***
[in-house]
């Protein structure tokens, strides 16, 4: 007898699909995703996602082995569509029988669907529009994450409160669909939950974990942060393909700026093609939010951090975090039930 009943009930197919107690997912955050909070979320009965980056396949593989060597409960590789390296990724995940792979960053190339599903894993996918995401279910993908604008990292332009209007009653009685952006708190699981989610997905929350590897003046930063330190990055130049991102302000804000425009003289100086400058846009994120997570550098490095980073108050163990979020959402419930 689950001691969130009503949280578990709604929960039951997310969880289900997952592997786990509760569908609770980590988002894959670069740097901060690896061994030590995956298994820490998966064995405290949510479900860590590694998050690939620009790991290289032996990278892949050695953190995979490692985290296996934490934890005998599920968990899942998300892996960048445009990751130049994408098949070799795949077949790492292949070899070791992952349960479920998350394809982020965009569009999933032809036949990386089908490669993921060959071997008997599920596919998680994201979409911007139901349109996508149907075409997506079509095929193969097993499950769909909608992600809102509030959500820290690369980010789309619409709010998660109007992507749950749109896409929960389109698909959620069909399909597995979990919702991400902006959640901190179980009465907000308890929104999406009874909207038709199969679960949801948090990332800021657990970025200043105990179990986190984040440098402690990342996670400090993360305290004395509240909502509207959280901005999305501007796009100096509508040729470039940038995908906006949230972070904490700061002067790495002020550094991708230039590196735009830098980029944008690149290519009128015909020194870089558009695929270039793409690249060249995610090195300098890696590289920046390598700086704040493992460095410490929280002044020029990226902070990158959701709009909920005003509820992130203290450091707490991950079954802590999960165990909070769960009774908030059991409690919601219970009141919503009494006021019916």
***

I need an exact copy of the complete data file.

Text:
[in-house]
């Protein structure tokens, strides 16, 4: 007898699909995703996602082995569509029988669907529009994450409160669909939950974990942060393909700026093609939010951090975090039930 009943009930197919107690997912955050909070979320009965980056396949593989060597409960590789390296990724995940792979960053190339599903894993996918995401279910993908604008990292332009209007009653009685952006708190699981989610997905929350590897003046930063330190990055130049991102302000804000425009003289100086400058846009994120997570550098490095980073108050163990979020959402419930 689950001691969130009503949280578990709604929960039951997310969880289900997952592997786990509760569908609770980590988002894959670069740097901060690896061994030590995956298994820490998966064995405290949510479900860590590694998050690939620009790991290289032996990278892949050695953190995979490692985290296996934490934890005998599920968990899942998300892996960048445009990751130049994408098949070799795949077949790492292949070899070791992952349960479920998350394809982020965009569009999933032809036949990386089908490669993921060959071997008997599920596919998680994201979409911007139901349109996508149907075409997506079509095929193969097993499950769909909608992600809102509030959500820290690369980010789309619409709010998660109007992507749950749109896409929960389109698909959620069909399909597995979990919702991400902006959640901190179980009465907000308890929104999406009874909207038709199969679960949801948090990332800021657990970025200043105990179990986190984040440098402690990342996670400090993360305290004395509240909502509207959280901005999305501007796009100096509508040729470039940038995908906006949230972070904490700061002067790495002020550094991708230039590196735009830098980029944008690149290519009128015909020194870089558009695929270039793409690249060249995610090195300098890696590289920046390598700086704040493992460095410490929280002044020029990226902070990158959701709009909920005003509820992130203290450091707490991950079954802590999960165990909070769960009774908030059991409690919601219970009141919503009494006021019916």